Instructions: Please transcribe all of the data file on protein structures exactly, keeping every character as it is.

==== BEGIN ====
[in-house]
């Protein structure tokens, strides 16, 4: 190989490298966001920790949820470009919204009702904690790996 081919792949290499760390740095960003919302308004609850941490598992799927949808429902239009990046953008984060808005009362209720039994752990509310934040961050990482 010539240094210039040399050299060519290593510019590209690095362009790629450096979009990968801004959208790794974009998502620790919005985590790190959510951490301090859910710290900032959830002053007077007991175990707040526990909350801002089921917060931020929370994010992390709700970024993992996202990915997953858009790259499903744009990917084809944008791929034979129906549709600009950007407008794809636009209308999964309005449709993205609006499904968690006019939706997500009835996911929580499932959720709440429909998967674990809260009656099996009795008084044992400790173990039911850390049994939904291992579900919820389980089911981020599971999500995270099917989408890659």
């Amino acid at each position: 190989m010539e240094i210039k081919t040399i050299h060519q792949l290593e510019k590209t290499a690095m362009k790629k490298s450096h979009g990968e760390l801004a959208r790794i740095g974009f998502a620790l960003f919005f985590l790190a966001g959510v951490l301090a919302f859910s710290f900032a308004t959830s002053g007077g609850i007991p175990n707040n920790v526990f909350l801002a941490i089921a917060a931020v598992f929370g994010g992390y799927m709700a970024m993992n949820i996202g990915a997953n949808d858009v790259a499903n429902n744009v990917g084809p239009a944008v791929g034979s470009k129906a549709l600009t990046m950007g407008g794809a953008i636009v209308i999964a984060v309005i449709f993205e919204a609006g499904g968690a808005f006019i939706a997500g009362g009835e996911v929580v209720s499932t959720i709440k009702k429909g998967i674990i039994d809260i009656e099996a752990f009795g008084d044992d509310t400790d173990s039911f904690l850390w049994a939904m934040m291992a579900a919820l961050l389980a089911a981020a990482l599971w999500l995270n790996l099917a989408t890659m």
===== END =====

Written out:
[in-house]
């Protein structure tokens, strides 16, 4: 190989490298966001920790949820470009919204009702904690790996 081919792949290499760390740095960003919302308004609850941490598992799927949808429902239009990046953008984060808005009362209720039994752990509310934040961050990482 010539240094210039040399050299060519290593510019590209690095362009790629450096979009990968801004959208790794974009998502620790919005985590790190959510951490301090859910710290900032959830002053007077007991175990707040526990909350801002089921917060931020929370994010992390709700970024993992996202990915997953858009790259499903744009990917084809944008791929034979129906549709600009950007407008794809636009209308999964309005449709993205609006499904968690006019939706997500009835996911929580499932959720709440429909998967674990809260009656099996009795008084044992400790173990039911850390049994939904291992579900919820389980089911981020599971999500995270099917989408890659």
């Amino acid at each position: 190989m010539e240094i210039k081919t040399i050299h060519q792949l290593e510019k590209t290499a690095m362009k790629k490298s450096h979009g990968e760390l801004a959208r790794i740095g974009f998502a620790l960003f919005f985590l790190a966001g959510v951490l301090a919302f859910s710290f900032a308004t959830s002053g007077g609850i007991p175990n707040n920790v526990f909350l801002a941490i089921a917060a931020v598992f929370g994010g992390y799927m709700a970024m993992n949820i996202g990915a997953n949808d858009v790259a499903n429902n744009v990917g084809p239009a944008v791929g034979s470009k129906a549709l600009t990046m950007g407008g794809a953008i636009v209308i999964a984060v309005i449709f993205e919204a609006g499904g968690a808005f006019i939706a997500g009362g009835e996911v929580v209720s499932t959720i709440k009702k429909g998967i674990i039994d809260i009656e099996a752990f009795g008084d044992d509310t400790d173990s039911f904690l850390w049994a939904m934040m291992a579900a919820l961050l389980a089911a981020a990482l599971w999500l995270n790996l099917a989408t890659m």